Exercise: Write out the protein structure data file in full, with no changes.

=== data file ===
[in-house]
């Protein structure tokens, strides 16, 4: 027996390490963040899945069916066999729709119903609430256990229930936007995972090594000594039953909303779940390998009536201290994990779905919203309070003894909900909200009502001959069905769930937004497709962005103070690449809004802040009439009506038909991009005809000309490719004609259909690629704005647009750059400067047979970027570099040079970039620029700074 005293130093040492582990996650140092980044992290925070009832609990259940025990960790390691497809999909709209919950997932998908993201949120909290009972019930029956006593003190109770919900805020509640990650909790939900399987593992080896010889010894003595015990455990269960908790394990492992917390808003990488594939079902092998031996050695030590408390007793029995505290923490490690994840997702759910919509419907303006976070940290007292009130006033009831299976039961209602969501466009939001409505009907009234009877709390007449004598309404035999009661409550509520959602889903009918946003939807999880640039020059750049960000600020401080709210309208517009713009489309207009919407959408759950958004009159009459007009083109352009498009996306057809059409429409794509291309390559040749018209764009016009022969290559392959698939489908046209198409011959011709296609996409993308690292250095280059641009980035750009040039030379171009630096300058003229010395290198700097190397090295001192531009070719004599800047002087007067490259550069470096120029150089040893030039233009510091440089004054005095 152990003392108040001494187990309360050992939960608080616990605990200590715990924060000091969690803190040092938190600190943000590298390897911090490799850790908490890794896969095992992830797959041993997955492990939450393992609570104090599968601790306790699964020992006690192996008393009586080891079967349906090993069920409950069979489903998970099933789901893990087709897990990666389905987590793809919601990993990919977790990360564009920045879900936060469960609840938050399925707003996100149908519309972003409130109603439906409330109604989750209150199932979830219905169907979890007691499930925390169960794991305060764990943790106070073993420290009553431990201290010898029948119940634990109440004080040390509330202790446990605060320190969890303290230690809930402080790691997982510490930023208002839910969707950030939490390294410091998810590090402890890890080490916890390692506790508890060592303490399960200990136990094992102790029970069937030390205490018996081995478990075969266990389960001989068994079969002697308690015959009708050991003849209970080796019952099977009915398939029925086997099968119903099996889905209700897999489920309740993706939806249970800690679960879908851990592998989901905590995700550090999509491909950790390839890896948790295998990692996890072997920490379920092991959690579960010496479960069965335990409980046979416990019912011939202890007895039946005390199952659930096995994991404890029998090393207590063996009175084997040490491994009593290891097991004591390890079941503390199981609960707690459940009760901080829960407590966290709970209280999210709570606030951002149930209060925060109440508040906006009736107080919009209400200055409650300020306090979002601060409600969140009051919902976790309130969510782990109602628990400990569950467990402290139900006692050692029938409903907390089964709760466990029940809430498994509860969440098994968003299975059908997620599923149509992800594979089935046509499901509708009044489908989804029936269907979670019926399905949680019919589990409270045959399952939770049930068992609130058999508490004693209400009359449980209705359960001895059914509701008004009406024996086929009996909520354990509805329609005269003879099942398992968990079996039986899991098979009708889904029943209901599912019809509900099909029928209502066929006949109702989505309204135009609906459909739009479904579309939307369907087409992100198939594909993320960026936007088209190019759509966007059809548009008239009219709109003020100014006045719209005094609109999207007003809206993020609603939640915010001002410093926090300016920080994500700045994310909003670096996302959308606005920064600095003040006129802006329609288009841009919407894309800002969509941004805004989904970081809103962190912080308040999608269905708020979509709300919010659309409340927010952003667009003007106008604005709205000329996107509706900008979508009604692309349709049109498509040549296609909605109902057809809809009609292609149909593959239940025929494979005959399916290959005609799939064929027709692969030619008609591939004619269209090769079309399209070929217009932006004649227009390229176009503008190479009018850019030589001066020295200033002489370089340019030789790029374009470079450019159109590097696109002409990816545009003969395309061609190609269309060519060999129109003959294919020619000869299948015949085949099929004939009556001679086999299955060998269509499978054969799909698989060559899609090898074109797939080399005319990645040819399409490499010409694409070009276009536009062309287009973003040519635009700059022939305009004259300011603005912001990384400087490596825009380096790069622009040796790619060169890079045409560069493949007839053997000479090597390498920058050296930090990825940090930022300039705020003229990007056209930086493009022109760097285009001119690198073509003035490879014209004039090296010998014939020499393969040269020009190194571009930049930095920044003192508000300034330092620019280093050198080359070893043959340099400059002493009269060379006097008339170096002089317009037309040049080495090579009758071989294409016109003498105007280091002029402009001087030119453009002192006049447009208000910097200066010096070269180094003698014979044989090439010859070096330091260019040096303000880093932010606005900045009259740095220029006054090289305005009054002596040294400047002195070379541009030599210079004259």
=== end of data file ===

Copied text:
[in-house]
């Protein structure tokens, strides 16, 4: 027996390490963040899945069916066999729709119903609430256990229930936007995972090594000594039953909303779940390998009536201290994990779905919203309070003894909900909200009502001959069905769930937004497709962005103070690449809004802040009439009506038909991009005809000309490719004609259909690629704005647009750059400067047979970027570099040079970039620029700074 005293130093040492582990996650140092980044992290925070009832609990259940025990960790390691497809999909709209919950997932998908993201949120909290009972019930029956006593003190109770919900805020509640990650909790939900399987593992080896010889010894003595015990455990269960908790394990492992917390808003990488594939079902092998031996050695030590408390007793029995505290923490490690994840997702759910919509419907303006976070940290007292009130006033009831299976039961209602969501466009939001409505009907009234009877709390007449004598309404035999009661409550509520959602889903009918946003939807999880640039020059750049960000600020401080709210309208517009713009489309207009919407959408759950958004009159009459007009083109352009498009996306057809059409429409794509291309390559040749018209764009016009022969290559392959698939489908046209198409011959011709296609996409993308690292250095280059641009980035750009040039030379171009630096300058003229010395290198700097190397090295001192531009070719004599800047002087007067490259550069470096120029150089040893030039233009510091440089004054005095 152990003392108040001494187990309360050992939960608080616990605990200590715990924060000091969690803190040092938190600190943000590298390897911090490799850790908490890794896969095992992830797959041993997955492990939450393992609570104090599968601790306790699964020992006690192996008393009586080891079967349906090993069920409950069979489903998970099933789901893990087709897990990666389905987590793809919601990993990919977790990360564009920045879900936060469960609840938050399925707003996100149908519309972003409130109603439906409330109604989750209150199932979830219905169907979890007691499930925390169960794991305060764990943790106070073993420290009553431990201290010898029948119940634990109440004080040390509330202790446990605060320190969890303290230690809930402080790691997982510490930023208002839910969707950030939490390294410091998810590090402890890890080490916890390692506790508890060592303490399960200990136990094992102790029970069937030390205490018996081995478990075969266990389960001989068994079969002697308690015959009708050991003849209970080796019952099977009915398939029925086997099968119903099996889905209700897999489920309740993706939806249970800690679960879908851990592998989901905590995700550090999509491909950790390839890896948790295998990692996890072997920490379920092991959690579960010496479960069965335990409980046979416990019912011939202890007895039946005390199952659930096995994991404890029998090393207590063996009175084997040490491994009593290891097991004591390890079941503390199981609960707690459940009760901080829960407590966290709970209280999210709570606030951002149930209060925060109440508040906006009736107080919009209400200055409650300020306090979002601060409600969140009051919902976790309130969510782990109602628990400990569950467990402290139900006692050692029938409903907390089964709760466990029940809430498994509860969440098994968003299975059908997620599923149509992800594979089935046509499901509708009044489908989804029936269907979670019926399905949680019919589990409270045959399952939770049930068992609130058999508490004693209400009359449980209705359960001895059914509701008004009406024996086929009996909520354990509805329609005269003879099942398992968990079996039986899991098979009708889904029943209901599912019809509900099909029928209502066929006949109702989505309204135009609906459909739009479904579309939307369907087409992100198939594909993320960026936007088209190019759509966007059809548009008239009219709109003020100014006045719209005094609109999207007003809206993020609603939640915010001002410093926090300016920080994500700045994310909003670096996302959308606005920064600095003040006129802006329609288009841009919407894309800002969509941004805004989904970081809103962190912080308040999608269905708020979509709300919010659309409340927010952003667009003007106008604005709205000329996107509706900008979508009604692309349709049109498509040549296609909605109902057809809809009609292609149909593959239940025929494979005959399916290959005609799939064929027709692969030619008609591939004619269209090769079309399209070929217009932006004649227009390229176009503008190479009018850019030589001066020295200033002489370089340019030789790029374009470079450019159109590097696109002409990816545009003969395309061609190609269309060519060999129109003959294919020619000869299948015949085949099929004939009556001679086999299955060998269509499978054969799909698989060559899609090898074109797939080399005319990645040819399409490499010409694409070009276009536009062309287009973003040519635009700059022939305009004259300011603005912001990384400087490596825009380096790069622009040796790619060169890079045409560069493949007839053997000479090597390498920058050296930090990825940090930022300039705020003229990007056209930086493009022109760097285009001119690198073509003035490879014209004039090296010998014939020499393969040269020009190194571009930049930095920044003192508000300034330092620019280093050198080359070893043959340099400059002493009269060379006097008339170096002089317009037309040049080495090579009758071989294409016109003498105007280091002029402009001087030119453009002192006049447009208000910097200066010096070269180094003698014979044989090439010859070096330091260019040096303000880093932010606005900045009259740095220029006054090289305005009054002596040294400047002195070379541009030599210079004259």